At what should be the climax, Iosef is brought down unceremoniously, from a distance, mid-sentence. We don’t see his face, and John doesn’t say a word. It’s reminiscent of John’s wife’s collapse in the beginning – what should be a grand moment pushed away.

This film isn’t about grand moments. It’s about a broken man who doesn’t want to be grand.

John Wick: Chapter 2 is a little bit grand.

Not too much, but just enough to make it a different kind of film. It doesn’t have the purity of the first, but there’s probably no way it could have. John’s original impetus couldn’t have been repeated without things getting campy, and his new pitbull is sent away to live with Lance Reddick just to be on the safe side.

So instead of another revenge plot, we get a story. It’s far from complicated: “Just when I thought I was out, they pull me back in.” It’s the logical continuation of the first film, but it’s just that – a continuation. Almost by definition, there was no way to match the first film in its simplicity and freshness.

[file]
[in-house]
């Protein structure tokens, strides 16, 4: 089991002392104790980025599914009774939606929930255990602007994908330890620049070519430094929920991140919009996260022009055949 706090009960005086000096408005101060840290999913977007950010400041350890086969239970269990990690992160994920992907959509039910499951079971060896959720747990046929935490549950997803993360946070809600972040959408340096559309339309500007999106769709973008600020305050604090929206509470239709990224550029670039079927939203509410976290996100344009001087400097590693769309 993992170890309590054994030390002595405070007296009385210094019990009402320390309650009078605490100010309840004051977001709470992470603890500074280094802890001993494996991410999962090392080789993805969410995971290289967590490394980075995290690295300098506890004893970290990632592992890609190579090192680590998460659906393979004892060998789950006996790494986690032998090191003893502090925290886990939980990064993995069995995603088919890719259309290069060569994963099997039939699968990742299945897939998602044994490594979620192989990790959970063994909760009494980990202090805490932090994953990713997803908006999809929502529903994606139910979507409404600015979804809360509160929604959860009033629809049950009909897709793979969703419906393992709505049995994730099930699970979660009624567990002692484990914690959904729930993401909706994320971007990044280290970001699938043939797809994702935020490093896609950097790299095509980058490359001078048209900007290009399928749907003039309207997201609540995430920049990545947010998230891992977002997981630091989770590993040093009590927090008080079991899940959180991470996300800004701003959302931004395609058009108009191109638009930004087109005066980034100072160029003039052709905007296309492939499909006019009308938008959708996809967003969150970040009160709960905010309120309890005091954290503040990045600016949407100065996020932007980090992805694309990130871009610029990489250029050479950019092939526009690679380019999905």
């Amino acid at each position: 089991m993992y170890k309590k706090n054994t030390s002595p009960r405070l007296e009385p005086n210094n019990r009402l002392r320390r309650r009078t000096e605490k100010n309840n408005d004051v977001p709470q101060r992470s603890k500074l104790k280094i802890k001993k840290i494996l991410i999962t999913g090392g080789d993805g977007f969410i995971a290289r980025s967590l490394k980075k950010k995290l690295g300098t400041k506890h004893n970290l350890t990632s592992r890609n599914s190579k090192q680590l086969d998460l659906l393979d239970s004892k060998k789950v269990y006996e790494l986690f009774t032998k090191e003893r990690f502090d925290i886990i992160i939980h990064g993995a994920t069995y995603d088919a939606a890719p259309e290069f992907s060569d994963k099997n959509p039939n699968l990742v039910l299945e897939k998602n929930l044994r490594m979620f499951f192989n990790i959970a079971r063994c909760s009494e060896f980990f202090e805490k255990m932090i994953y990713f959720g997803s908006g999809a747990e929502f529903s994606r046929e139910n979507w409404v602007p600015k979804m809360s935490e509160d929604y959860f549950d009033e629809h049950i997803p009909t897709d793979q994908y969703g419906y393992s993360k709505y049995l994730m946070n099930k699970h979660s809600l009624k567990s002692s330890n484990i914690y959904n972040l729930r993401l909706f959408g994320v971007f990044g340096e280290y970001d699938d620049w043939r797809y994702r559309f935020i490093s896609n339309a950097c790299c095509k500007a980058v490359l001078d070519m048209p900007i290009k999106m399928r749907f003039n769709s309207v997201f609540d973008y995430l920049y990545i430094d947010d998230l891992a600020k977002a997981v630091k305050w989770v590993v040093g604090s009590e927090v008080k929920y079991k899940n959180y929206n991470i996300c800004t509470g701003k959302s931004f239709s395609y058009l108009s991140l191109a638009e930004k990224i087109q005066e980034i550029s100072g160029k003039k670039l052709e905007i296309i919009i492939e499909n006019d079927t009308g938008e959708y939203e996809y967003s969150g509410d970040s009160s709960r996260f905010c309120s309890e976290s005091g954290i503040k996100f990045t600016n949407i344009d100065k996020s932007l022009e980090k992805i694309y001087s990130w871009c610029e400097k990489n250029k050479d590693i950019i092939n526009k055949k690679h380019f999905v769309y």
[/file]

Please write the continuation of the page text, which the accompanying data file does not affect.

And with that continuation, other things are expanded and fleshed out. The shimmering underworld we get just a sliver of in the first film comes full into focus this time. And it’s a beautiful world, full of old-world style and manners and blood. It’s just not quite as tantalizing under scrutiny.

Part of the draw in the first film was the sheer scarcity of information. Our exposure to John’s underworld was a collection of images, always new and always unexplained. Now those images are being built upon, and a world is taking shape. It’s still a collection, and there’s still little explanation, but simply by virtue of numbers, those images are coalescing. We still have plenty of unanswered questions and a sense of wonder and newness, but we’re also getting a feel for the place we’ve come to inhabit.